Tesla's Autopilot problem might be even worse than we thought

Elon Musk pauses and looks down as he speaks during a press conference at SpaceX's Starbase facility...


The number of Tesla vehicles potentially impacted by the NHTSA investigation.

The New York Times


Another week, another clear indication that Tesla’s Self-Driving functionality should in no way remain available to the general public. Earlier today, the National Highway and Traffic Safety Administration announced that it is upgrading its current investigation into crashes purportedly involving the EV maker’s Autopilot mode to an “engineering analysis,” which The New York Times explains is the “more intensive level of scrutiny that is required before a recall can be ordered.”

The more detailed review will examine not only drivers’ propensity to become distracted while their Autopilot is engaged, but also will look into whether or not the system itself is liable to cause crashes while enabled. Although the NHTSA’s initial look at Tesla focused on just 11 particular wrecks, that number has subsequently skyrocketed to at least 191 cases the agency feels warrant a closer look. Depending on the government’s findings, the more intense review could potentially affect all Tesla models produced between 2014 and 2021 — roughly 830,000 vehicles in total.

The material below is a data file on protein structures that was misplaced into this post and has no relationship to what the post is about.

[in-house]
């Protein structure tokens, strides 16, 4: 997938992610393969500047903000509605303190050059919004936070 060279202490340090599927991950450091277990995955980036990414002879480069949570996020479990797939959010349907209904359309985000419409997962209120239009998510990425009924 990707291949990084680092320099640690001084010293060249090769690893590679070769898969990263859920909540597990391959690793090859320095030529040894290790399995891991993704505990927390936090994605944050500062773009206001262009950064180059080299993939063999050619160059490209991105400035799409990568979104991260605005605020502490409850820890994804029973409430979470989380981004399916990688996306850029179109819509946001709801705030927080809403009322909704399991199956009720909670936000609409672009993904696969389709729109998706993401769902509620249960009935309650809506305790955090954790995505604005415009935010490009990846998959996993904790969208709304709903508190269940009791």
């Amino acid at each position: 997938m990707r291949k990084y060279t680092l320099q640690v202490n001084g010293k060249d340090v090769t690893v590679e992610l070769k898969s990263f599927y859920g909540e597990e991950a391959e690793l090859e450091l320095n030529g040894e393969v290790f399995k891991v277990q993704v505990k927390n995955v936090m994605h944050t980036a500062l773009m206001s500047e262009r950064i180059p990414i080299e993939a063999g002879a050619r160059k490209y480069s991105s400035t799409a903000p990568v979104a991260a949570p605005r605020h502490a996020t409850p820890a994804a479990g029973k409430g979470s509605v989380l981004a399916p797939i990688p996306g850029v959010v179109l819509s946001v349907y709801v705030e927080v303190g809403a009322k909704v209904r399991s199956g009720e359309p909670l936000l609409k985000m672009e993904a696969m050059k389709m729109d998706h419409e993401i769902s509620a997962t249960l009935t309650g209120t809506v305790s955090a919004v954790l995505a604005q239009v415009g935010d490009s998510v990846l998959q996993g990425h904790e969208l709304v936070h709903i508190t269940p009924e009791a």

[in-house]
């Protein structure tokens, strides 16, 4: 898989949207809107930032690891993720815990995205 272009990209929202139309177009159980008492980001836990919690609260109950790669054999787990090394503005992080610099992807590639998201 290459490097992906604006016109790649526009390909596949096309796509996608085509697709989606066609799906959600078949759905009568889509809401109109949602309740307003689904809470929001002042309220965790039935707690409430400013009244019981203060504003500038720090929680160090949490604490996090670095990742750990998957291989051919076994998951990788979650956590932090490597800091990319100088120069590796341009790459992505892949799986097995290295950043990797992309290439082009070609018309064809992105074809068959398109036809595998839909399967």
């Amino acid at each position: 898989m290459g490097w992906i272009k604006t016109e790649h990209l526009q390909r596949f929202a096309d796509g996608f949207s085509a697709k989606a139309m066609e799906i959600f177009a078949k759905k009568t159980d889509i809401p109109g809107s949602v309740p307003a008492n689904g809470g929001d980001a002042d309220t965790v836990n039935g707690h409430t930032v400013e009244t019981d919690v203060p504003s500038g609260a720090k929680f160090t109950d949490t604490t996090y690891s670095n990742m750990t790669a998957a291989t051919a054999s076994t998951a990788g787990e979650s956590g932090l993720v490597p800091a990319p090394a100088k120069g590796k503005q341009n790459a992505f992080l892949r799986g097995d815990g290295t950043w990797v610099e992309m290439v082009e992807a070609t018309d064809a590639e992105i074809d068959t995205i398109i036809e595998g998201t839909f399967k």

After today’s news, Musk might want to make some adjustments to his Master Plan’s upcoming Phase Three...


The problems continue to mount — Despite what Elon Musk would have everyone believe, Tesla is staring down some genuinely serious legal battles that could easily determine the carmaker’s future. It’s one thing to sell your vehicles as having safe autopilot features someday down the line — it’s another to continually promise that software exists now and is totally fine for not only Tesla drivers, but everyone else on the road, too. Likewise, most of the company’s “revolutionary” products are still nowhere to be found (see: the Cybertruck, AI-driven semi-trucks, and that job-killing Optimus work robot).

While that may be totally fine for Musk diehards, it won’t be necessarily the case for investors. Between years of overpromises and mounting regulatory pressures, we could easily witness a sea change for Tesla in the coming years.